Is Sicily in Italy?
Of course it is, but it is rarely on a first, second or third trip itinerary. Many American travelers consider Sicily a “maybe” destination after the big three cities (Rome, Florence, Venice), Tuscany, Amalfi and the Lake District in the north.
I have traveled in Sicily three times, so, for me, Sicily is essential to experience the full breadth of Italy’s many cultures, cuisines, art and life style. Here is a brief history explaining in part, why Sicily has a separate identity from the mainland…
The Unification of Italy: The Boot and the Island
Before the “Risorgimento” in 1870, Italy was made up of “city states”, with their own armies, governments, cultures and economics. The Kingdom of the Two Sicily’s was comprised of “the Boot” from Naples to the “Toe” and the desert island in the south. It is interesting to think that the Strait of Messina created a geographic barrier that influences visitors and developers to this day.
My first memories of Sicily are of secluded beaches below scenic cliffs, deserted fishing villages, cities built around Greek ruins and tentacled seafood served in every fish restaurant. It has not changed much from my first visit crammed into a Fiat with 4 of my classmates and driven by one Greek boyfriend.
Why did we decide to return to Sicily?
So, when our friend Larry asked me to plan a trip to experience his Sicilian roots, we were on. First, we booked a stucco’d condo in the Provence of Ragusa in the southeastern corner of the Island to recover from our jet lag. Marsa Sicla was the perfect place to transition to the Italian frame of mind. We were thrilled to enjoy pristine beaches, local fresh food, lovely plantings and architecture, colloquial furnishings, a huge pool with music and activities everyday, and the perfect weather with not a single American among the guests other than us.
Ragusa: Baroque Towns and Sparkling Beaches
A very enjoyable aspect to our stay in Ragusa was the sprinkling of Baroque towns all over the countryside. We had one sultry evening in Sicli, a half-hour drive inland from the resort. We devoured hand-made pasta and heavenly gelato flavors I have never seen before which we ate in the remarkable Piazza del Duomo as the sun set over the desert landscape.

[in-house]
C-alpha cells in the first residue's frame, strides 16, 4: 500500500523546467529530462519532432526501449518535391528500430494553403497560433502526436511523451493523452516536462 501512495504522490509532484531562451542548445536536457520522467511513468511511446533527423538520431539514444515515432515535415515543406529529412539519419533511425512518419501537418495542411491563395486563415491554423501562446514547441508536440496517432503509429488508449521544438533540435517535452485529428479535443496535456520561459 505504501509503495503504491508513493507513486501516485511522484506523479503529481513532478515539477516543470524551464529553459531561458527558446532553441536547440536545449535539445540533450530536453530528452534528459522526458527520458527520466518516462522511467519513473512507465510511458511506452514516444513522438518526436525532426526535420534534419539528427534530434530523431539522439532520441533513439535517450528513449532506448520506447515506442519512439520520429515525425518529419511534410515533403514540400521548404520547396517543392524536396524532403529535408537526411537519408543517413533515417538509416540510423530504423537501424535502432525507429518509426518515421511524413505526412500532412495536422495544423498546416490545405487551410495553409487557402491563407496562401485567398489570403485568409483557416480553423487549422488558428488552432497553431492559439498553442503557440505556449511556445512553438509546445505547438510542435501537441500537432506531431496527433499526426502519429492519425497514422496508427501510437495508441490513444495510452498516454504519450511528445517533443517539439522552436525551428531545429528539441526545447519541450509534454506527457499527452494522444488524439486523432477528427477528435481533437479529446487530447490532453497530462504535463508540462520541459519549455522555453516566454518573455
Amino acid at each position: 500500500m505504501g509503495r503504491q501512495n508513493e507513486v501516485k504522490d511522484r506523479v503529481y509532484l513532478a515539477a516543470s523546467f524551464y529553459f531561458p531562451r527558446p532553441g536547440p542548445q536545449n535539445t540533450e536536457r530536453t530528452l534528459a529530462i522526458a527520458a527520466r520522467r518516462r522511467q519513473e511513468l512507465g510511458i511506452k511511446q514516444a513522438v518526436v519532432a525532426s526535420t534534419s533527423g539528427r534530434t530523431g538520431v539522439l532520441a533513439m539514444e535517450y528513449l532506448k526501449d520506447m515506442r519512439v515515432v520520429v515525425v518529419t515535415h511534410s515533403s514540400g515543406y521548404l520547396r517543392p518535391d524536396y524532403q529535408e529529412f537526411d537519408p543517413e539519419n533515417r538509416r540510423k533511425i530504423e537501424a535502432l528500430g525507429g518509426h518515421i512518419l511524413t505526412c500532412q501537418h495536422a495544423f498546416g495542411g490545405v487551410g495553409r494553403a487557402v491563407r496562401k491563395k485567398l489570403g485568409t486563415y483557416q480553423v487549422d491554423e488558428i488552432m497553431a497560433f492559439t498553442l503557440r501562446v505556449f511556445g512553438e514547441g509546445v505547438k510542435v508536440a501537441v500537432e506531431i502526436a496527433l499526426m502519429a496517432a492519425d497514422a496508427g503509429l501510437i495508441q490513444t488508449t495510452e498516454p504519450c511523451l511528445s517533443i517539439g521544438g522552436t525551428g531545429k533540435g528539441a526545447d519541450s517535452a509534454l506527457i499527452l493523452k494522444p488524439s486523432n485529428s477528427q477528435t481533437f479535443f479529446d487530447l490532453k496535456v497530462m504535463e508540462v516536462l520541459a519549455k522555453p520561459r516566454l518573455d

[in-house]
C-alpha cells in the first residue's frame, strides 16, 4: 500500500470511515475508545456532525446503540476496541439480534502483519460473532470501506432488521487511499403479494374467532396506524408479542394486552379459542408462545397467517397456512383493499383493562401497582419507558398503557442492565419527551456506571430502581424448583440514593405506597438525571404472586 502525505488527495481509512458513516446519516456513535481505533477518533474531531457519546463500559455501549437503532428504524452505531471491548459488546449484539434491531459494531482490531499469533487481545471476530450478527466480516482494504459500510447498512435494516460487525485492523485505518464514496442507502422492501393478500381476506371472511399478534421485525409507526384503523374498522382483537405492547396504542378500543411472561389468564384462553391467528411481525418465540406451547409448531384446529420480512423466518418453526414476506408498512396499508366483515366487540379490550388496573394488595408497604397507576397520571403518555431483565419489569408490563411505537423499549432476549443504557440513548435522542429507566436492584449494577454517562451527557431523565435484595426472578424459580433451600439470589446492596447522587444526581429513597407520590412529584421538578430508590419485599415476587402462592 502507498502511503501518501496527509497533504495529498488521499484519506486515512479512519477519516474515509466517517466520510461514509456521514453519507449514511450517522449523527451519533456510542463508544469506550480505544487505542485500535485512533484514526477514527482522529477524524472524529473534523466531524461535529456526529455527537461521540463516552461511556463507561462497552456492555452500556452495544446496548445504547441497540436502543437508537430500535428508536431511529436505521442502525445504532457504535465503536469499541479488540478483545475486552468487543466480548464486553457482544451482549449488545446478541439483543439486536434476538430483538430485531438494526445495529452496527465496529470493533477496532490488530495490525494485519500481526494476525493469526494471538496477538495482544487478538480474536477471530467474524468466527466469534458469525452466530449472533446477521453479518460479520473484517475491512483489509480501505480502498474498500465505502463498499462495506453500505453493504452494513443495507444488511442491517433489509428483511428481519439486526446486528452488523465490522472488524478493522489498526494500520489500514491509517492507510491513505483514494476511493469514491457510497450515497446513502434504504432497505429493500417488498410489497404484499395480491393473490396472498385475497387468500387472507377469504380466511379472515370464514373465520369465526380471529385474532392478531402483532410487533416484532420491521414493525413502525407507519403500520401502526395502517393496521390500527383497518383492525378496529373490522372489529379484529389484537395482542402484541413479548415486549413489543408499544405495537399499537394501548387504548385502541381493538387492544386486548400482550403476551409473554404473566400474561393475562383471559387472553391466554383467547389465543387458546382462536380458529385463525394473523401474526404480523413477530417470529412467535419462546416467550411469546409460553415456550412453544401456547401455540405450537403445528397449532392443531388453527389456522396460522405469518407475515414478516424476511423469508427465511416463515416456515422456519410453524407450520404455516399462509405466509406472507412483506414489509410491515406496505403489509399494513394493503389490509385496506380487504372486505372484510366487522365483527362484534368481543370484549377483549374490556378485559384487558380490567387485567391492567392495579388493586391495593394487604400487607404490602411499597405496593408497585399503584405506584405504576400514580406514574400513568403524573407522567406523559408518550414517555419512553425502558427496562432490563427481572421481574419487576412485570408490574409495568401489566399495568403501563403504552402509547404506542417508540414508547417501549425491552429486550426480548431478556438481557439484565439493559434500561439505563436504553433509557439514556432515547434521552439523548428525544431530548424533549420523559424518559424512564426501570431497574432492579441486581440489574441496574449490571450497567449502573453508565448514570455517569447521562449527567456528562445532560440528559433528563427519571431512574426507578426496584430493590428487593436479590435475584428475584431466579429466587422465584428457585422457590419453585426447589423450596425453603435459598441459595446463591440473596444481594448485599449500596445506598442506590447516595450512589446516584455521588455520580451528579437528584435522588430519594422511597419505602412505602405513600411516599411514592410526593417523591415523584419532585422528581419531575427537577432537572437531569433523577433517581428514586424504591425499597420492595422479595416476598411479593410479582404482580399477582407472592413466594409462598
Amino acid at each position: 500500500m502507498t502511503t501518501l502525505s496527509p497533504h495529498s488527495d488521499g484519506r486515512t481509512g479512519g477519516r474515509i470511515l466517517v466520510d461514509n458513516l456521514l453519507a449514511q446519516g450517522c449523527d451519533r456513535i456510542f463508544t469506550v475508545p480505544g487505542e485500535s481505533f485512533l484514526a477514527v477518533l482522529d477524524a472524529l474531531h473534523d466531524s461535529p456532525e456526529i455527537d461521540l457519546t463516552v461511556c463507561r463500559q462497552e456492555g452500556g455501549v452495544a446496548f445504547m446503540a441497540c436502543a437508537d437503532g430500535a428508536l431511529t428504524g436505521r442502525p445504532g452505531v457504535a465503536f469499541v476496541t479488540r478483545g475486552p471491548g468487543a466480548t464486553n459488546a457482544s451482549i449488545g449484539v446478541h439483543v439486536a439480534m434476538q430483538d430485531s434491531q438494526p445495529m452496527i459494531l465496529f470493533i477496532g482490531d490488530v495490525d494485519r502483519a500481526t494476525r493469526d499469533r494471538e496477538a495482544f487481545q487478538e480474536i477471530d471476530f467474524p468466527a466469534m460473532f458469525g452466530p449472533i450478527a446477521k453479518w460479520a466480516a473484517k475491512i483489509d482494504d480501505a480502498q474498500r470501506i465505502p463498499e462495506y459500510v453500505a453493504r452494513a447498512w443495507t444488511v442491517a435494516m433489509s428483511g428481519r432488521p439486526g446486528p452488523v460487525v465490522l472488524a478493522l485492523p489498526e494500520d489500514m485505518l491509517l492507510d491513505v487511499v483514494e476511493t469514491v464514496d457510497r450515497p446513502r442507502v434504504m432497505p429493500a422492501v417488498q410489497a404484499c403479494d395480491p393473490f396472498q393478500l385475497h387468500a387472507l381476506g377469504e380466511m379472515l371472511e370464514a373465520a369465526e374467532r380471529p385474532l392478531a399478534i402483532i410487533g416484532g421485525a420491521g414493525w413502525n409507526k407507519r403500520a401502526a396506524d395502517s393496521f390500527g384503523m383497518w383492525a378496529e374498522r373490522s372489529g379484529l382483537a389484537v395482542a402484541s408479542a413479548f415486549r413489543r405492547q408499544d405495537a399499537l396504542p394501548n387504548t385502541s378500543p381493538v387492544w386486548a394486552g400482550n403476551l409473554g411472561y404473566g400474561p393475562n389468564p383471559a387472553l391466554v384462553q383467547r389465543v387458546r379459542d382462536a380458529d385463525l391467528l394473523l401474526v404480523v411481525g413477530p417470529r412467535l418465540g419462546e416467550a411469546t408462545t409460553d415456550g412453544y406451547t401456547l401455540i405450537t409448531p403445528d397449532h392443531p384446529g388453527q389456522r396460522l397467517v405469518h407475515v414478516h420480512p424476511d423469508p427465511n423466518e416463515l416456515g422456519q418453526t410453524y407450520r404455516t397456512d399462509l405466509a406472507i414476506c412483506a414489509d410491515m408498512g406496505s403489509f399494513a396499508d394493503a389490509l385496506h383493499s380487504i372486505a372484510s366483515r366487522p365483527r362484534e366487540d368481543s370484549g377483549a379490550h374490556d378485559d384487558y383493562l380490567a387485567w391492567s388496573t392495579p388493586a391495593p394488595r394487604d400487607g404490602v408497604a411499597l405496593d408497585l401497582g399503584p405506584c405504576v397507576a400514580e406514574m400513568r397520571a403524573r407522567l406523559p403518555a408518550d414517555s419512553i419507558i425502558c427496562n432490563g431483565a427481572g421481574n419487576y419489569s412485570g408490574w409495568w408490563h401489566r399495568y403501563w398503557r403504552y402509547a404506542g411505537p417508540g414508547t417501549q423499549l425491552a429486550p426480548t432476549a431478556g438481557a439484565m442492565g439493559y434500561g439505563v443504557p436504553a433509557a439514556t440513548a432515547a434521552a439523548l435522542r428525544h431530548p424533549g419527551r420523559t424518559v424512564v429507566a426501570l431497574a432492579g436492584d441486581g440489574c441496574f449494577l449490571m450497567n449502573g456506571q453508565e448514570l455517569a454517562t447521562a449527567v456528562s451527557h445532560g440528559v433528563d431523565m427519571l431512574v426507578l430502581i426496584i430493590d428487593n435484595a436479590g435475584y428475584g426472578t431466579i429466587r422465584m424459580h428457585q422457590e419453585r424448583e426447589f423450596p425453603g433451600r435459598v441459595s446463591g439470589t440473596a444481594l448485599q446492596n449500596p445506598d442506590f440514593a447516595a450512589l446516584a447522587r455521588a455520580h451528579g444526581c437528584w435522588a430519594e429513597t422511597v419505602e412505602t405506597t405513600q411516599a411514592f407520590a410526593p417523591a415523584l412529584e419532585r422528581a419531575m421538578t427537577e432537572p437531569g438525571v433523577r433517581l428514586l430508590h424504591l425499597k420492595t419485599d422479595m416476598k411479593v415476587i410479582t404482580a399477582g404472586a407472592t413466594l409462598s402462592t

Roman Ruins and Lunch in Ortigia
On our fourth day we left the Residence to head north to our next destination, the jewel of Sicily and more traveled, Taormina. This town should be on your Bucket List. On the way we stopped for a three hour lunch and exploration of the Island of Ortigia, historic heart of Siracusa. Here you can see the Greek ruins of the Temple of Apollo. Then stroll the Corso Matteotti into the Piazza Archimede with its startling Baroque fountain. Our wanderings inevitably brought us to our favorite part of everyday in Italy… lunch, or il Pranzo. We walked back down towards the waterfront to the vibrant food market offering the catch-of-the- day, local produce, regional meats and an endless selection of cheeses. We briefly waited for a coveted table at The Fratelli Burgio store, where the proprietor sat us down in a shady spot outside to gorge ourselves on their remarkable selection of cured meats, cheeses, olives, pates, crunchy to-die-for breads and marinated vegetables. We toasted with the region’s most honored wine, Cerasuola di Vittoria, a marvelous blend of Frappato and Nero d’Avola grapes. This was the crowning gastronomic event of our trip, and that is saying a lot in a country that rarely disappoints in this regard.
The Beautiful Taormina on the Sea
The evening brought us to the Hotel Sirius on the cliffs of Taormina (which means “butterfly” named for the two rocky “wings” on which the city resides). We spent glorious evenings on balconies hundreds of feet over the Mediterranean, looking north towards the mainland and the Strait of Messina. It was breathtaking and the perfect second stop.
Our first morning we took the 5 minute walk to the funicular down to the well-tended beach for swimming, sunning and snorkeling. Our hotel was just outside the main archway into the town center of Taormina, with its shops bursting with ceramics, art, designer clothing and local crafts. The city is crowned by the Teatro Greco, built in the third century BC, with its nightly performances and spectacular views south along the coast.
Need I say more? Andiamo a Sicilia, subito!